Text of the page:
On Tuesday morning we had to fight the usual Newark area traffic to get to the Statue of Liberty. We had 9:00 tickets and got there about 8:58. We didn’t get to the actual boat launch until 10 minutes later. But as it turned out it didn’t really matter. We got off the boat to explore the museum at Ellis Island. When we got back on to head to Lady Liberty, we inadvertently got on the wrong boat. Instead we headed back on the boat that left from Battery Park on the New York City side. Thankfully they let us stay on. It cost us an hour. But we finally did get to the Statue. And it’s quite a sight to see.
After leaving the Statue we’d intended to go over the Bayonne Bridge to get into Richmond County, New York on Staten Island. Apparently the bridge was closed until 3:00. Is that normal? So we had to drive around and enter it from the west. We eventually did it. From there we had to stop at a cemetery and pay our respects. Being from Wisconsin we were raised in a Green Bay Packers culture. And the namesake of the NFL’s most famous stadium has his final resting place in Mt. Olivet Cemetery in the city of Middletown. As you can see, other Packer fans visit regularly.
From there we headed south to the city of Red Bank. We wanted to visit Jay & Bob’s Secret Stash – the comic book store inspired by the characters in Kevin Smith’s movies. When we arrived we were unable to get in. It turns out that they were filming episodes of the AMC reality series “Comic Book Men.” So we had to take a pit stop in the Starbucks across the street for 45 minutes. When we came back they made each of us sign a waiver – just in case we happened to end up in a scene. We happily obliged. If you’re a fan of Kevin Smith this place is a must see. In addition to being a fully functional comic book store (which is in fact owned by Smith himself) the place is littered with props from some of his movies. On display is the store display from “Clerks” as well as the infamous “Buddy Christ” statue from “Dogma.” Needless to say we left the store with a miniature Buddy Christ statue/bank. It was worth every penny!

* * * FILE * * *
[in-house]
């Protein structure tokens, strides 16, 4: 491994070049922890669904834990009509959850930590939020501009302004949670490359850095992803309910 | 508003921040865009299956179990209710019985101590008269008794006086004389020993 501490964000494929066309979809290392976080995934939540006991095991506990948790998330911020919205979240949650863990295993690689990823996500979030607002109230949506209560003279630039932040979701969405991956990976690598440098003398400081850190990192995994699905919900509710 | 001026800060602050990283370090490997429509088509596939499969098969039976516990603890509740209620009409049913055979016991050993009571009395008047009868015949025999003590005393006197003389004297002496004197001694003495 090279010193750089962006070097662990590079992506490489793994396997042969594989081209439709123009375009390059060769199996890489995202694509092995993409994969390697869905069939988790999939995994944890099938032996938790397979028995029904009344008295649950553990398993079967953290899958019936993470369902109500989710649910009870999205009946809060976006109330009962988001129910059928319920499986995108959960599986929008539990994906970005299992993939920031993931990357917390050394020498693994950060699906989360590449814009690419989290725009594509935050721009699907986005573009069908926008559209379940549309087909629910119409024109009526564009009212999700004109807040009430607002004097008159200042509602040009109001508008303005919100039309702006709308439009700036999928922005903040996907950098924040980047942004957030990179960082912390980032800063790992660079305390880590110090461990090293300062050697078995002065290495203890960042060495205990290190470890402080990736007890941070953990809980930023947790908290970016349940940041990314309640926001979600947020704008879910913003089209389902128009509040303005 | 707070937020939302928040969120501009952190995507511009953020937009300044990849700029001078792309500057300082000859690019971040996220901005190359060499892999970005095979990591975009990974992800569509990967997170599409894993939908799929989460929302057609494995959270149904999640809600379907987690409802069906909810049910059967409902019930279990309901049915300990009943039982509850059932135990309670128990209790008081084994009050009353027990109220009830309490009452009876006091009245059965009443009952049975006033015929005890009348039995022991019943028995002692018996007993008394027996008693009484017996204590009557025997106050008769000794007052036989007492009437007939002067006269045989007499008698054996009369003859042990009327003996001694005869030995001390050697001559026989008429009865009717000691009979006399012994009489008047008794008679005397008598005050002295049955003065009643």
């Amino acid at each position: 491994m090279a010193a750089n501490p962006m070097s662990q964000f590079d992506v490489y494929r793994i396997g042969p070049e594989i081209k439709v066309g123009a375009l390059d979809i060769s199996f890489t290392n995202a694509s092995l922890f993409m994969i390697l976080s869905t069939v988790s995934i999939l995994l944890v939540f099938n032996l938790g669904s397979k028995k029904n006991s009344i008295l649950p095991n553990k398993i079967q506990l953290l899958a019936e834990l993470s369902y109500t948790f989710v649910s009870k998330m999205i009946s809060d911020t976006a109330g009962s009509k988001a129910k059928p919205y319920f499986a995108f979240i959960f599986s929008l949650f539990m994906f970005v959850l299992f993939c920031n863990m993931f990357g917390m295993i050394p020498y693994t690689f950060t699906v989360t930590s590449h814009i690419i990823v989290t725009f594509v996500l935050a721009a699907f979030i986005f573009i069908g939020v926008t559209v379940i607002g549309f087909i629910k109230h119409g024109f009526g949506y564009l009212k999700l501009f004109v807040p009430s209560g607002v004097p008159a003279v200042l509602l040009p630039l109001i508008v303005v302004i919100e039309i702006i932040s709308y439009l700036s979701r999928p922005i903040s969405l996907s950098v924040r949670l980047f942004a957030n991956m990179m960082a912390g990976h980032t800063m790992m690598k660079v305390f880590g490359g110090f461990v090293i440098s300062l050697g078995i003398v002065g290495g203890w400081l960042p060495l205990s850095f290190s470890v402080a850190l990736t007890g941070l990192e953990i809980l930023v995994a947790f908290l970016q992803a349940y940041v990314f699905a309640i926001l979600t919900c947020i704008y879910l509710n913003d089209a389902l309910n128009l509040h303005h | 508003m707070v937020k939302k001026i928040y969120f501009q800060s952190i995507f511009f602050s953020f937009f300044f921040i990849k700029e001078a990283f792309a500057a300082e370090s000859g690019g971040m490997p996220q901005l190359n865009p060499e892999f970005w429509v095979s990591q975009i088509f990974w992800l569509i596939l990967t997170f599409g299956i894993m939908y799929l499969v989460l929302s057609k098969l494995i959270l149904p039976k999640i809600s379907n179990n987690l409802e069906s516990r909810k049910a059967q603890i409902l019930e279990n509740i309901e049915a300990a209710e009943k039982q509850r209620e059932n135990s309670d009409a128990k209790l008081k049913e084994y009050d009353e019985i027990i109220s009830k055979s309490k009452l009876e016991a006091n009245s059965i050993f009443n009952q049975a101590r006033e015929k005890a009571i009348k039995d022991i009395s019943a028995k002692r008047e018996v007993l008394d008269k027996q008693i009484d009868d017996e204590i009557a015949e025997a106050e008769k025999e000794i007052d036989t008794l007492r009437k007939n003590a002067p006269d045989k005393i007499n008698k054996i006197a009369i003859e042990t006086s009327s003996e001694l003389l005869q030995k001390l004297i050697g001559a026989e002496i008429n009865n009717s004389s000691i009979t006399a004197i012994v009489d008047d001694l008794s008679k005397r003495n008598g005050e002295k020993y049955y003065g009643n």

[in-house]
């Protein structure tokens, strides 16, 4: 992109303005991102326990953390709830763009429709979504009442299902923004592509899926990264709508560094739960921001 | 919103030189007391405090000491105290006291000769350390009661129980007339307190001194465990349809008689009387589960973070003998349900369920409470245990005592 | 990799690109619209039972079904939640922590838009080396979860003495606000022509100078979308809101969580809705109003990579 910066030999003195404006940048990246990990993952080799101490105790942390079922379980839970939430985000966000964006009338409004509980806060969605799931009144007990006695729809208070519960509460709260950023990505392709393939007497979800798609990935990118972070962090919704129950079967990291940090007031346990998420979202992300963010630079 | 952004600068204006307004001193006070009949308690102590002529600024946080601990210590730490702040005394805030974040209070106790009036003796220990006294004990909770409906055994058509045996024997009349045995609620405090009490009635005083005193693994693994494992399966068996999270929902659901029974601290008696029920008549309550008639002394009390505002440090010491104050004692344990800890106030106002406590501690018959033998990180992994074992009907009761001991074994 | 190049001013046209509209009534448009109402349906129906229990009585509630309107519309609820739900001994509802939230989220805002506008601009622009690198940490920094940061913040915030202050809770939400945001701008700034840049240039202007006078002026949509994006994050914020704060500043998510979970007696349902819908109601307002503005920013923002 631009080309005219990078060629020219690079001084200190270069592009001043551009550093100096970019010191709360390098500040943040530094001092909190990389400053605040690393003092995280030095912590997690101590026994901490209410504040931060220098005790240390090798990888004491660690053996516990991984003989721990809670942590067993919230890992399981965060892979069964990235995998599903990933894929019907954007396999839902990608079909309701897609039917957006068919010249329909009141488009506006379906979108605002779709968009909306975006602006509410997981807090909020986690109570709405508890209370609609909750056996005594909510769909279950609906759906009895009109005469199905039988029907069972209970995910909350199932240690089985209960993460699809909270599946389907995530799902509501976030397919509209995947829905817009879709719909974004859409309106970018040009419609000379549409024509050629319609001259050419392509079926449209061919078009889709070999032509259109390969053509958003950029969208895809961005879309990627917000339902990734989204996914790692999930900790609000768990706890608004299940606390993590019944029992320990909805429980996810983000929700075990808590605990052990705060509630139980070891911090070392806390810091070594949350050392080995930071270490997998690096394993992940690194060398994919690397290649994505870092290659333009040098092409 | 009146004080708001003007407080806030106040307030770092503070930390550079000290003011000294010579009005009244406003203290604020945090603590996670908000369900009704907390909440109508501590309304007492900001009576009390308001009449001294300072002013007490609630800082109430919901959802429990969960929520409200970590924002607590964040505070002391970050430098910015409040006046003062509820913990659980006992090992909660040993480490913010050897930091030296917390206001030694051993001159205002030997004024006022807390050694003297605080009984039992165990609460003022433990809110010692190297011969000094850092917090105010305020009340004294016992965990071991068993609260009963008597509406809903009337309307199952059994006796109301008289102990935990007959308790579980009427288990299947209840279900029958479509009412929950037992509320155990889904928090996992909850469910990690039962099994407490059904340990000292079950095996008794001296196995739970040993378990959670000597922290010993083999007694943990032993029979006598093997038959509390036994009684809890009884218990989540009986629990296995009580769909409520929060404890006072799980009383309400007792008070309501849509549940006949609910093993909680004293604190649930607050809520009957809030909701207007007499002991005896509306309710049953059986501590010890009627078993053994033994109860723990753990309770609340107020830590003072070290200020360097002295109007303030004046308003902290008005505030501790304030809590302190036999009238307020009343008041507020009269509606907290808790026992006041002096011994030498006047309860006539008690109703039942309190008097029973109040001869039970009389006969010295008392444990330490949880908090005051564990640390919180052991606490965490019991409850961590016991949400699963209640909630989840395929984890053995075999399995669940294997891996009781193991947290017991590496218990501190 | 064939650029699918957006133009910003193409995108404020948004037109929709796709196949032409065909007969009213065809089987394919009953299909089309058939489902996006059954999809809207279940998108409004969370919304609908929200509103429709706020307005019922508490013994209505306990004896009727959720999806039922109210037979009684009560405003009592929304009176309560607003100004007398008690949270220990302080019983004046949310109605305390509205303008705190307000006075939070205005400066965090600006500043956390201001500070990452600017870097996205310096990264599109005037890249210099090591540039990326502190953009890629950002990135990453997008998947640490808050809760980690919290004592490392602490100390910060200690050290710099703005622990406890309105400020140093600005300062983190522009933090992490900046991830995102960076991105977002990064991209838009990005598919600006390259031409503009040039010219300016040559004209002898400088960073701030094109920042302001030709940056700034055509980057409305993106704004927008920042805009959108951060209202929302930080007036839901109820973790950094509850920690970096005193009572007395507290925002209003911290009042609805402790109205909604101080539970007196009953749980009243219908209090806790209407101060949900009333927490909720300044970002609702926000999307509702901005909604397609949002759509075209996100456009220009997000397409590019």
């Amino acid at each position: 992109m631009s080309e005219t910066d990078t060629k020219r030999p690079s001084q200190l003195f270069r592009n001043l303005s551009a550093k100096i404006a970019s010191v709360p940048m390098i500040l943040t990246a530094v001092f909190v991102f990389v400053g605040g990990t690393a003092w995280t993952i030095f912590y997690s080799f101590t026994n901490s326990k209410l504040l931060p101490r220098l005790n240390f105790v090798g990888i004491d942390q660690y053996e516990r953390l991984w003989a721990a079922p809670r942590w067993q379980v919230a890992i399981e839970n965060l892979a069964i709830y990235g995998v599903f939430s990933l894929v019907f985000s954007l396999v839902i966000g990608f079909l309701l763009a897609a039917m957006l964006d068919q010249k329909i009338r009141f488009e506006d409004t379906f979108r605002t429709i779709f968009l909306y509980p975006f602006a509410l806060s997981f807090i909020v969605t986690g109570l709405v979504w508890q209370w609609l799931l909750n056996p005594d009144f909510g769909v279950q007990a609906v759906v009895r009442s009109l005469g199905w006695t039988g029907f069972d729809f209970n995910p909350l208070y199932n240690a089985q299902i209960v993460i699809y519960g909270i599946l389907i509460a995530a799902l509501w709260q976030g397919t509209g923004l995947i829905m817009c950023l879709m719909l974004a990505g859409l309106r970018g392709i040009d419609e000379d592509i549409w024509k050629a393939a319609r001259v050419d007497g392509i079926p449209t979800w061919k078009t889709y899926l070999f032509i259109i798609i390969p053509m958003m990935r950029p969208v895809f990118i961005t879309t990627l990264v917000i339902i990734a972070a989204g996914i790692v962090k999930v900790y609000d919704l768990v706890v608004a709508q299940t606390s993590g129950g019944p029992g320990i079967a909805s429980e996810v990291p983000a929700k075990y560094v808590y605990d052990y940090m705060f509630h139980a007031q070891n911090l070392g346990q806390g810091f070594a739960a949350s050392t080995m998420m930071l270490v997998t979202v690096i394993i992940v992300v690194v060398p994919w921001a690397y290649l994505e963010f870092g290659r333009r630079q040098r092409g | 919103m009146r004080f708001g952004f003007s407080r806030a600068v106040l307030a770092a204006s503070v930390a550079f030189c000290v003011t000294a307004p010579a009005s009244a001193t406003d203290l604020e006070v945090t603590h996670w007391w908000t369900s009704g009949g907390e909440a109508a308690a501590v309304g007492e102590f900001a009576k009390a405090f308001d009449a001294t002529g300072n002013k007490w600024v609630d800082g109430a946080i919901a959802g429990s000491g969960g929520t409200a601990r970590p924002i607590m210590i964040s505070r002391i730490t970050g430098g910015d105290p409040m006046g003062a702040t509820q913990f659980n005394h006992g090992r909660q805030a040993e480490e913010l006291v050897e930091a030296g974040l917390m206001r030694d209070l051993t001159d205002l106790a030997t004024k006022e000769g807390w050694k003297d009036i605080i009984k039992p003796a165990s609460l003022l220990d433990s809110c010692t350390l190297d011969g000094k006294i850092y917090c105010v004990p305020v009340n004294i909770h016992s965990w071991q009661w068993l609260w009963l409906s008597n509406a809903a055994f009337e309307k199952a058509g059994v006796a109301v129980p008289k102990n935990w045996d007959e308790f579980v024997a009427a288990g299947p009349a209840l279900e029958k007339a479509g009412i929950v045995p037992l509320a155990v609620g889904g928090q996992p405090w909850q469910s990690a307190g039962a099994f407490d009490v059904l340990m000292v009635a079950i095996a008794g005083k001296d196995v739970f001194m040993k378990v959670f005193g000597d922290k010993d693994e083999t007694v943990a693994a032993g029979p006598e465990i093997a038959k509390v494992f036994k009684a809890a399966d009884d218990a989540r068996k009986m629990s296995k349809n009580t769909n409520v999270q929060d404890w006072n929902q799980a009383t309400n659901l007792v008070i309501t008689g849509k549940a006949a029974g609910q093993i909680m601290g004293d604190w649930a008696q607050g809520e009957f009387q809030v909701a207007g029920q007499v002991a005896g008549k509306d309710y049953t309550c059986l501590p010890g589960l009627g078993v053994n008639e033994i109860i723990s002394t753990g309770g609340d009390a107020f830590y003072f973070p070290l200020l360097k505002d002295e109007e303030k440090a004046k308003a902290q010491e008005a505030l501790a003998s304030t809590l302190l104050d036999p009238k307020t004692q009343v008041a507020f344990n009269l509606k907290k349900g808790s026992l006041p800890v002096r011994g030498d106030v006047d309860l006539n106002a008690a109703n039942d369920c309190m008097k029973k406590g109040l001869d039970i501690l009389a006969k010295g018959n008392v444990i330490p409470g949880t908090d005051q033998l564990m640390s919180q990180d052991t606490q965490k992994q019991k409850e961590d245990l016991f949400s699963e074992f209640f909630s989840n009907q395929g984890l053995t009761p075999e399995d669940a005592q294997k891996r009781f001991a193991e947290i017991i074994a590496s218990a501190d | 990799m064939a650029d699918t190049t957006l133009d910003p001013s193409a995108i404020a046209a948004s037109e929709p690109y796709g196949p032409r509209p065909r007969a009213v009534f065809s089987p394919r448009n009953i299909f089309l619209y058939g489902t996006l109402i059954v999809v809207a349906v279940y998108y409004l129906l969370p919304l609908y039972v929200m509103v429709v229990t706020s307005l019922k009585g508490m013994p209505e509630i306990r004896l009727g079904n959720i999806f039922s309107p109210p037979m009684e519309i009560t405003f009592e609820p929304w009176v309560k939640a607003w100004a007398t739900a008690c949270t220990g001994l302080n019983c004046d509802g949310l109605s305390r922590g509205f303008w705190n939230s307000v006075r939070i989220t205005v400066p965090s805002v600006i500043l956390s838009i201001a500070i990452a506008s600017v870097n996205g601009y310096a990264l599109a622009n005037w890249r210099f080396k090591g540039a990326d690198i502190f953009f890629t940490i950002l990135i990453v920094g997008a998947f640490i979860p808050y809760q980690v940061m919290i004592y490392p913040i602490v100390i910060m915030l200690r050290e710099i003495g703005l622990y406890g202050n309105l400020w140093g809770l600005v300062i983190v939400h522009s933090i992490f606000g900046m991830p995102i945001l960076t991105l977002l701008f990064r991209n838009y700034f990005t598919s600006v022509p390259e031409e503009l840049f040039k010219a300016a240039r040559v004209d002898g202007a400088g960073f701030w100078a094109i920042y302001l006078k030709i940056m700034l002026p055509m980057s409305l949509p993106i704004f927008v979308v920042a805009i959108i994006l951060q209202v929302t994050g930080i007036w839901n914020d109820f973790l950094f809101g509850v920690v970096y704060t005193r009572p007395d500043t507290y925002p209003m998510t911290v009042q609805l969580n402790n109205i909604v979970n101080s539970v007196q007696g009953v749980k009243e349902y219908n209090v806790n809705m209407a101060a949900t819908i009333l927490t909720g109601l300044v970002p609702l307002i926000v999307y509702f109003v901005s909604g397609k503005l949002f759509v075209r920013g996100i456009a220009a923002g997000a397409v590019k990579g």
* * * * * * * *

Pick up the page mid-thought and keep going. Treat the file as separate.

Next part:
After we left we headed south, finishing up all the counties on the east side of New Jersey – Monmouth, Ocean, Atlantic, Cape May and Cumberland. From there we crossed over the bridge on I-295 and entered the state of Delaware. We stopped for dinner at Friendly’s (all you can eat shrimp) entered Kent County, DE., and headed to our hotel in the capital city of Dover – Home 2 Suites by Hilton.